This COVID-19 death profile is extremely significant yet is almost totally ignored by the media. Their focus is on cases, not deaths. The number of cases has not decreased as rapidly as the number of deaths. Only a small percentage of cases now ends in death, and the death count is vastly more important than the case count. The case count may linger, but that problem is becoming increasingly manageable.

The latest reported weekly death count (August 29) was 370. That’s out of a population of 330 million people. In a single week, between August 8 and August 15, the number of deaths dropped 85 percent (from 3,169 to 455). The COVID-19 death rate in the U.S. is now barely more than one per million and dropping like a rock. Coronavirus deaths are currently half the number of weekly vehicle fatalities. We’re now seeing the pandemic in our rearview mirror.

Winter is coming


OTF status
Nov 15, 2010
Exactly. Trump didn't drain any swamp, he made a new swamp and only invited playdates who would let him play the king.
That's just wetlands restoration, he is the "greatest environmentalist since teddy roosevelt" or whatever sh!t he claimed by not drilling off florida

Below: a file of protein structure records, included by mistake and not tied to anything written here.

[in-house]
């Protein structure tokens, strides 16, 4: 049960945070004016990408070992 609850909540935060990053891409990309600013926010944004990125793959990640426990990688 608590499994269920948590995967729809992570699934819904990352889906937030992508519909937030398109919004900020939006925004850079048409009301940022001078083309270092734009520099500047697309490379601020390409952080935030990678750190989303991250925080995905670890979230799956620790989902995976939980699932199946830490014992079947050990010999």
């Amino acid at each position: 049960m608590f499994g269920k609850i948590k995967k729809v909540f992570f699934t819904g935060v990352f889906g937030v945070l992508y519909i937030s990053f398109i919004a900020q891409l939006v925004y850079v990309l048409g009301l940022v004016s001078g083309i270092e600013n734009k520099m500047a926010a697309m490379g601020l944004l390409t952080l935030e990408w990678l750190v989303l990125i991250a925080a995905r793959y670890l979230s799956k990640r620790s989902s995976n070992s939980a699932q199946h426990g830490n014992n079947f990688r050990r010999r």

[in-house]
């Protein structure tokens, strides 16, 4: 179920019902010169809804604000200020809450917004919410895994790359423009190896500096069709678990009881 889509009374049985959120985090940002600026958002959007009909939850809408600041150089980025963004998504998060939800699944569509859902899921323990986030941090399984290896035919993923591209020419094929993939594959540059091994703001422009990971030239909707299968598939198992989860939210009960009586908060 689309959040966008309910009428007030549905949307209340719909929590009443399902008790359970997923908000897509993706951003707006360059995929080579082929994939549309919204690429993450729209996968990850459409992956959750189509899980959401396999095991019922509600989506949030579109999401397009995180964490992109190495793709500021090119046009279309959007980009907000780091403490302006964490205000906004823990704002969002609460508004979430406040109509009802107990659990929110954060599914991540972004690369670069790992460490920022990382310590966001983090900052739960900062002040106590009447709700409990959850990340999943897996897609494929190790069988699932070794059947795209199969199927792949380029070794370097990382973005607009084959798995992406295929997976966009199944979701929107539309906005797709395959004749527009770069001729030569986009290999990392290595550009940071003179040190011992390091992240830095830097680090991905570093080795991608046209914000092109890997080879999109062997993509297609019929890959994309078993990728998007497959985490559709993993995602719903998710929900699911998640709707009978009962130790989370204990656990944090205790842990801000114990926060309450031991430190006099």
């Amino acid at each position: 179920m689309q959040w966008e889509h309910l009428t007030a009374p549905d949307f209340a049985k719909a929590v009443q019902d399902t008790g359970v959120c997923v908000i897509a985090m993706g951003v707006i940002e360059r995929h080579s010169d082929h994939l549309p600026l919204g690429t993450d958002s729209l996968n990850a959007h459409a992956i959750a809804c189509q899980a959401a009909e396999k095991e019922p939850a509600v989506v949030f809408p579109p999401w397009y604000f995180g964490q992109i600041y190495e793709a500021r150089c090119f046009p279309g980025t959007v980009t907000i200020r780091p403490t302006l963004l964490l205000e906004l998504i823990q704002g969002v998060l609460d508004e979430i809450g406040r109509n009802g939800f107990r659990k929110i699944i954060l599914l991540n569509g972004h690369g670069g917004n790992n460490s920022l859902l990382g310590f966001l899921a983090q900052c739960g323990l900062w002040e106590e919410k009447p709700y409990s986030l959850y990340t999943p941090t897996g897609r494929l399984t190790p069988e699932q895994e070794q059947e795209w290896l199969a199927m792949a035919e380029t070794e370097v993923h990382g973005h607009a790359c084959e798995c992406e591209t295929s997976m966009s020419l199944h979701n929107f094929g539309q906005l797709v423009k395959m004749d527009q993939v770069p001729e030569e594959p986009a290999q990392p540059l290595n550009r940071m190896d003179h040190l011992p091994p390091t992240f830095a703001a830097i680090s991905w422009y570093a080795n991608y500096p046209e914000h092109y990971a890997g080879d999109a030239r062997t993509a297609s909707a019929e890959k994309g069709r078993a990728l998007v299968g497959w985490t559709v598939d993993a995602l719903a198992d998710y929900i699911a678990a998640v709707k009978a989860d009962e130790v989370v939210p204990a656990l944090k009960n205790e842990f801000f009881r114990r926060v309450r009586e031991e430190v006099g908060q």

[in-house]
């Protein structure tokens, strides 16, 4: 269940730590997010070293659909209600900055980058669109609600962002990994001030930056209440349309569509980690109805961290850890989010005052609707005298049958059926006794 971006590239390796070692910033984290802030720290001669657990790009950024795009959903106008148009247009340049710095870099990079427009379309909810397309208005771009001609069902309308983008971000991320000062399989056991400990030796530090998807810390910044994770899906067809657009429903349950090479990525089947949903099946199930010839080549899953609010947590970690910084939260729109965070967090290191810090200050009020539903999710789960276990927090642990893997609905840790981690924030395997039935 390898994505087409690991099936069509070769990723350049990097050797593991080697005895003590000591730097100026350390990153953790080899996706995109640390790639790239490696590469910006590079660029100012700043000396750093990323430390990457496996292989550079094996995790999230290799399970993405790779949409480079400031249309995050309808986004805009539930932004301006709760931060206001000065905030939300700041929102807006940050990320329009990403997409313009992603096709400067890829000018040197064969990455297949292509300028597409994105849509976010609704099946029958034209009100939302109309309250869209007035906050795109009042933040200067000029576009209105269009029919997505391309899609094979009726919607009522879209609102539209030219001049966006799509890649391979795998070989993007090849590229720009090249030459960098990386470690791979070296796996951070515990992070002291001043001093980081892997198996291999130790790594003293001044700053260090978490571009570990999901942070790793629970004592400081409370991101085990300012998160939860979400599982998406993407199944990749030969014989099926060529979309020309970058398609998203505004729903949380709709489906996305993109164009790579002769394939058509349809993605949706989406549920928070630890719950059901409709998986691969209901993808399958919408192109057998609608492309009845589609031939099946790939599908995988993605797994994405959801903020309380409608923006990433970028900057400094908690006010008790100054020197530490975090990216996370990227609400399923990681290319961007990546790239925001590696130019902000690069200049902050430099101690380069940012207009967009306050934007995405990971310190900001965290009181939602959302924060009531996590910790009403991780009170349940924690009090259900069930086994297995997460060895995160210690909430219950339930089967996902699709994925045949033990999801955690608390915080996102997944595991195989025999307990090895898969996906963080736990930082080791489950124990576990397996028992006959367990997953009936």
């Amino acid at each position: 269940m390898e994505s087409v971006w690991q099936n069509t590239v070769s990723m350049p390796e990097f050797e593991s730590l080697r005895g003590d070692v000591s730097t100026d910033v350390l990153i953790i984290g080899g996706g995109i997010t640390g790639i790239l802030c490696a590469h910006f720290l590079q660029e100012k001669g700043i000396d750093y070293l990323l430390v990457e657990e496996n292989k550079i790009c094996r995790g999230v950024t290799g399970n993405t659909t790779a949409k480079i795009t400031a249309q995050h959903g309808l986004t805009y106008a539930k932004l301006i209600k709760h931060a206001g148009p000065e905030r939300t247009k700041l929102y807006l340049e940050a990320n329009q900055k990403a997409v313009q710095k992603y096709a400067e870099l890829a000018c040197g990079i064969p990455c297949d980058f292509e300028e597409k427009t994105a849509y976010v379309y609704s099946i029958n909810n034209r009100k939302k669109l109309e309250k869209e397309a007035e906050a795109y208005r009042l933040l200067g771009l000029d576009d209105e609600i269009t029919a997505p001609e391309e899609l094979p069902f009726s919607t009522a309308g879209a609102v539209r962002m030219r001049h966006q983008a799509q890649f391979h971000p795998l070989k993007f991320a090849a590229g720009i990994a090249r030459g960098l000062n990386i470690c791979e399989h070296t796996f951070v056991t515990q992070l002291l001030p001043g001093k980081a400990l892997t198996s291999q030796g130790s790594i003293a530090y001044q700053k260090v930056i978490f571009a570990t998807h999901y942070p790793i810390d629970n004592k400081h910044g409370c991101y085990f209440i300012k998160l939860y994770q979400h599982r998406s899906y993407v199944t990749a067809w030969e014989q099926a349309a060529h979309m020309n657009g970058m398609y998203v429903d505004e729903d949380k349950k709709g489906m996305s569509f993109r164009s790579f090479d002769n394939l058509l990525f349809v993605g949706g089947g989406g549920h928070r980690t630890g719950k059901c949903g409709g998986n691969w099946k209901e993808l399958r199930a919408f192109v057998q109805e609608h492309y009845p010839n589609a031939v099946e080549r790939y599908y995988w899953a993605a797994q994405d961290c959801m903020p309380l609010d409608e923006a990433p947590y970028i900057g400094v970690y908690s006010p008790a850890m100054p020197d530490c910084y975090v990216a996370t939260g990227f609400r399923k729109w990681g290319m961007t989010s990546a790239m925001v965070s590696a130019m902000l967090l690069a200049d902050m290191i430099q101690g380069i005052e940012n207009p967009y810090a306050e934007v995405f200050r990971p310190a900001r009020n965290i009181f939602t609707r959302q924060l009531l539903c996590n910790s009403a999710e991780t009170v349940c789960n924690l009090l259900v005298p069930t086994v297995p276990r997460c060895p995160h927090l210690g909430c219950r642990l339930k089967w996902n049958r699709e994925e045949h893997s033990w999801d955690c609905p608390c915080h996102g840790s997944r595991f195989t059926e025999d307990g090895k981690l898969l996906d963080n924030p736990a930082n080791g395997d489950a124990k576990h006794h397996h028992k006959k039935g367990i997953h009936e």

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Miki Dora status
May 21, 2002
Hell Cajon, Ca
Incidents like Sandy Hook, Pulse Nightclub, Las Vegas didn’t really move the needle on gun control. Thinking a virus will sway the aggressively stupid is nearly equal in stupidity. :foreheadslap:

Edit: ”The price of freedom” types are applying the same logic.

The solution to mass shootings is MOAR GUNZ!

The solution to the pandemic is MOAR VIRUZZ!


Duke status
Jan 30, 2016
Urbana, Illinois
Did the 15 cases go down to zero yet?

Grossfat logic: the pandemic is a hoax but also Phil Murphy killed lots of old people, and he also wanted his island closed to outsiders.